“Jenna, talk to him while I get the Physik chest. Keep talking to him and let him know we’re here. Don’t let him slip away. Nicko, get some hot water from the pot.”
Boy 412 went to help Aunt Zelda with the Physik chest, while Jenna held the Boggart’s damp and muddy paws and talked to him in a low voice, hoping that she sounded calmer than she felt.
“Boggart, it’s all right, Boggart. You’ll be better soon. You will. Can you hear me, Boggart? Boggart? Squeeze my hand if you can hear me.”
A very faint movement of the Boggart’s webbed fingers brushed against Jenna’s hand.
“That’s it, Boggart. We’re still here. You’ll be all right. You will…”
Aunt Zelda and Boy 412 came back with a large wooden chest, which they set down on the floor. Nicko put a bowl of hot water on the table.
“Right,” said Aunt Zelda. “Thank you, everyone. Now I’d like you to leave me and Boggart to get on with this. Go and keep Bert and Maxie company.”
But they were unwilling to leave the Boggart.
“Go on,” Aunt Zelda insisted.
Jenna reluctantly let go of the Boggart’s floppy paw, then she followed Nicko and Boy 412 out of the kitchen. The door was closed firmly behind them.
Jenna, Nicko and Boy 412 sat glumly on the floor by the fire. Nicko cuddled up to Maxie. Jenna and Boy 412 just stared at the fire, deep in their own thoughts.
Boy 412 was thinking about his Magyk ring. If he gave the ring to Aunt Zelda, he thought, maybe it would cure the Boggart. But if he did give her the ring, she would want to know where he had found it. And something told Boy 412 that if she knew where he had found it, she would be mad. Really mad. And maybe send him away. Anyway, it was stealing, wasn’t it? He had stolen the ring. It wasn’t his. But it might save the Boggart…
The more Boy 412 thought about it, the more he knew what he had to do. He had to let Aunt Zelda have the dragon ring.
“Aunt Zelda said to leave her alone,” said Jenna as Boy 412 got up and walked toward the closed kitchen door.
Boy 412 took no notice.
“Don’t,” snapped Jenna. She jumped up to stop him, but at that moment the kitchen door opened.
Aunt Zelda came out. Her face was white and drawn, and she had blood all over her apron.
“Boggart’s been shot,” she said.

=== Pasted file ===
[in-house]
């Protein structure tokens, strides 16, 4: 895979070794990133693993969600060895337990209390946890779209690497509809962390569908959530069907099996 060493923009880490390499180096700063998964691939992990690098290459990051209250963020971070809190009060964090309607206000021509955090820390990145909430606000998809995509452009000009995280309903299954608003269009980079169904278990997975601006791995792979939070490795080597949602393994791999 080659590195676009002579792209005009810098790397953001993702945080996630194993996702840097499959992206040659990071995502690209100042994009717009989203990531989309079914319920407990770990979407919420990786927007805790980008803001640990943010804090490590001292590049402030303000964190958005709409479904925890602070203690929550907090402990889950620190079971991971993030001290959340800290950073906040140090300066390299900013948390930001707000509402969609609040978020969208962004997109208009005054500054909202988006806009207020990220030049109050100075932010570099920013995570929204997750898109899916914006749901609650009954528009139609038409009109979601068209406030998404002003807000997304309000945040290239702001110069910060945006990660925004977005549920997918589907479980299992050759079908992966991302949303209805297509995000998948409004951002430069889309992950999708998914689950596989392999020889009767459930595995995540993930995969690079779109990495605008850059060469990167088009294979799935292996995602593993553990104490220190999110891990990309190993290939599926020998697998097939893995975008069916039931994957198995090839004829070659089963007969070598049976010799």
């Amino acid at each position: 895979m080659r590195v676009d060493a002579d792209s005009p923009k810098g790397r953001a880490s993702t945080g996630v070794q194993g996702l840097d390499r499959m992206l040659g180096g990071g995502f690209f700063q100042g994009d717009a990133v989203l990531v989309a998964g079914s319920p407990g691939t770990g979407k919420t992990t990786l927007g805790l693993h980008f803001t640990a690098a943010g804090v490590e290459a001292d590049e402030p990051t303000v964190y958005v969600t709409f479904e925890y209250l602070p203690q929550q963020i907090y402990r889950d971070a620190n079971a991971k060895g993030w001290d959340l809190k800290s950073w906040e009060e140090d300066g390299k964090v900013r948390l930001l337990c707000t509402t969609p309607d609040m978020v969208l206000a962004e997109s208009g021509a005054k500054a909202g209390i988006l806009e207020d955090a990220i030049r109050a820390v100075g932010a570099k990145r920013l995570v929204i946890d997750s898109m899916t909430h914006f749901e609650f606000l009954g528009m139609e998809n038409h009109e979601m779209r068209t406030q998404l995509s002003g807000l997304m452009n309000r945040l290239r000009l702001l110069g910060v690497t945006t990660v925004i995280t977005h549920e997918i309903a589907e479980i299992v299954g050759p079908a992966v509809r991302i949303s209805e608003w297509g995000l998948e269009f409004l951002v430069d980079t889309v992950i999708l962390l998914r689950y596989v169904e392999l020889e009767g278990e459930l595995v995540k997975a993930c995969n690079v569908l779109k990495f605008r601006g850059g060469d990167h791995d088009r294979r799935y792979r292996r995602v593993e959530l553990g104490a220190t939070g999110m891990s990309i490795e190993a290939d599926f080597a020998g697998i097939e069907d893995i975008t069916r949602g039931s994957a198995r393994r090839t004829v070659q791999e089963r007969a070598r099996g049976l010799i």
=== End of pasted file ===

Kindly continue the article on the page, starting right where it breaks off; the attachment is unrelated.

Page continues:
WATCH AND WAIT
The bullet was lying on the kitchen table. A small lead ball with a tuft of Boggart fur still stuck to it, it sat menacingly in the middle of Aunt Zelda’s newly scrubbed table.
The Boggart lay quietly in a tin bath on the floor, but he looked too small, thin and unnaturally clean to be the Boggart they all knew and loved. A broad bandage made of a torn sheet was wrapped around his middle, but already a red stain was spreading across the whiteness of the cloth.
His eyes fluttered slightly as Jenna, Nicko and Boy 412 crept into the kitchen.
“He’s to be sponged down with warm water as often as we can,” said Aunt Zelda. “We mustn’t let him dry out. But do not get the bullet wound wet. And he needs to be kept clean. No mud for at least three days. I’ve put some yarrow leaves under his bandage, and I’m just boiling him up some willow bark tea. It will take the pain away.”
“But will he be all right?” asked Jenna.
“Yes, he’ll be fine.” Aunt Zelda allowed herself a small, strained smile as she stirred the willow bark around a large copper pan.
“But the bullet. I mean who would do this?” Jenna found her eyes drawn to the ball of black lead, an unwelcome and threatening intruder that posed too many nasty questions.
“I don’t know,” said Aunt Zelda in a low voice. “I’ve asked Boggart, but he’s in no state to speak. I think we should keep watch tonight.”
So, while Aunt Zelda tended the Boggart, Jenna, Nicko and Boy 412 took themselves and the Preserve Pots outside.
Once they were in the chill night air, Boy 412’s Young Army training took over. He scouted around for somewhere that would give a good view of all the approaches to the island but at the same time give them somewhere to hide. He soon found what he was looking for. The chicken boat.
It was a good choice. At night the chickens were safely shut away in the hold of the boat, leaving the deck free. Boy 412 clambered up and crouched down behind the dilapidated wheelhouse, then he beckoned Jenna and Nicko to join him. They climbed into the chicken run and passed the Preserve Pots up to Boy 412. Then they joined him in the wheelhouse.